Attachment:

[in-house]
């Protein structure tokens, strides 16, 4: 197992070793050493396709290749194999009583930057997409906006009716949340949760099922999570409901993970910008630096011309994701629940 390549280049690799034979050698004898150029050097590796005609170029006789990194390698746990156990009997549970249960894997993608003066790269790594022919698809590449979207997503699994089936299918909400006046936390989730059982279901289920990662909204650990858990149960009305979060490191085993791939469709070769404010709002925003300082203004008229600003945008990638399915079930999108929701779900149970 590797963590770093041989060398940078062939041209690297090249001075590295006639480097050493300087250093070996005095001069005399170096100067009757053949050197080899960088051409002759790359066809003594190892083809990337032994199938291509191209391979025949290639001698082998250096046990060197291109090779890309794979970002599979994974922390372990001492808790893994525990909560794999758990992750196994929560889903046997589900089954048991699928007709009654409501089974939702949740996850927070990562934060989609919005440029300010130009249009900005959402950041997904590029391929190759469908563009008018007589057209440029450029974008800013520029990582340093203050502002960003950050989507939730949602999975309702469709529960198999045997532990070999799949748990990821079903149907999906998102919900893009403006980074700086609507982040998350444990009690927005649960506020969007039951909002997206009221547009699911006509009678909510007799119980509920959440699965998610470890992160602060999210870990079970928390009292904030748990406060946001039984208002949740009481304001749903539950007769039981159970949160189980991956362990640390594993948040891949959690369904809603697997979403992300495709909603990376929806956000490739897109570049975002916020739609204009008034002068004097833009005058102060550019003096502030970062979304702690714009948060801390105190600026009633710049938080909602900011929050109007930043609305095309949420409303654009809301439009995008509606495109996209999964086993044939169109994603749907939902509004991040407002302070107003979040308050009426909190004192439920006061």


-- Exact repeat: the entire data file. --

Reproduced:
[in-house]
């Protein structure tokens, strides 16, 4: 197992070793050493396709290749194999009583930057997409906006009716949340949760099922999570409901993970910008630096011309994701629940 390549280049690799034979050698004898150029050097590796005609170029006789990194390698746990156990009997549970249960894997993608003066790269790594022919698809590449979207997503699994089936299918909400006046936390989730059982279901289920990662909204650990858990149960009305979060490191085993791939469709070769404010709002925003300082203004008229600003945008990638399915079930999108929701779900149970 590797963590770093041989060398940078062939041209690297090249001075590295006639480097050493300087250093070996005095001069005399170096100067009757053949050197080899960088051409002759790359066809003594190892083809990337032994199938291509191209391979025949290639001698082998250096046990060197291109090779890309794979970002599979994974922390372990001492808790893994525990909560794999758990992750196994929560889903046997589900089954048991699928007709009654409501089974939702949740996850927070990562934060989609919005440029300010130009249009900005959402950041997904590029391929190759469908563009008018007589057209440029450029974008800013520029990582340093203050502002960003950050989507939730949602999975309702469709529960198999045997532990070999799949748990990821079903149907999906998102919900893009403006980074700086609507982040998350444990009690927005649960506020969007039951909002997206009221547009699911006509009678909510007799119980509920959440699965998610470890992160602060999210870990079970928390009292904030748990406060946001039984208002949740009481304001749903539950007769039981159970949160189980991956362990640390594993948040891949959690369904809603697997979403992300495709909603990376929806956000490739897109570049975002916020739609204009008034002068004097833009005058102060550019003096502030970062979304702690714009948060801390105190600026009633710049938080909602900011929050109007930043609305095309949420409303654009809301439009995008509606495109996209999964086993044939169109994603749907939902509004991040407002302070107003979040308050009426909190004192439920006061």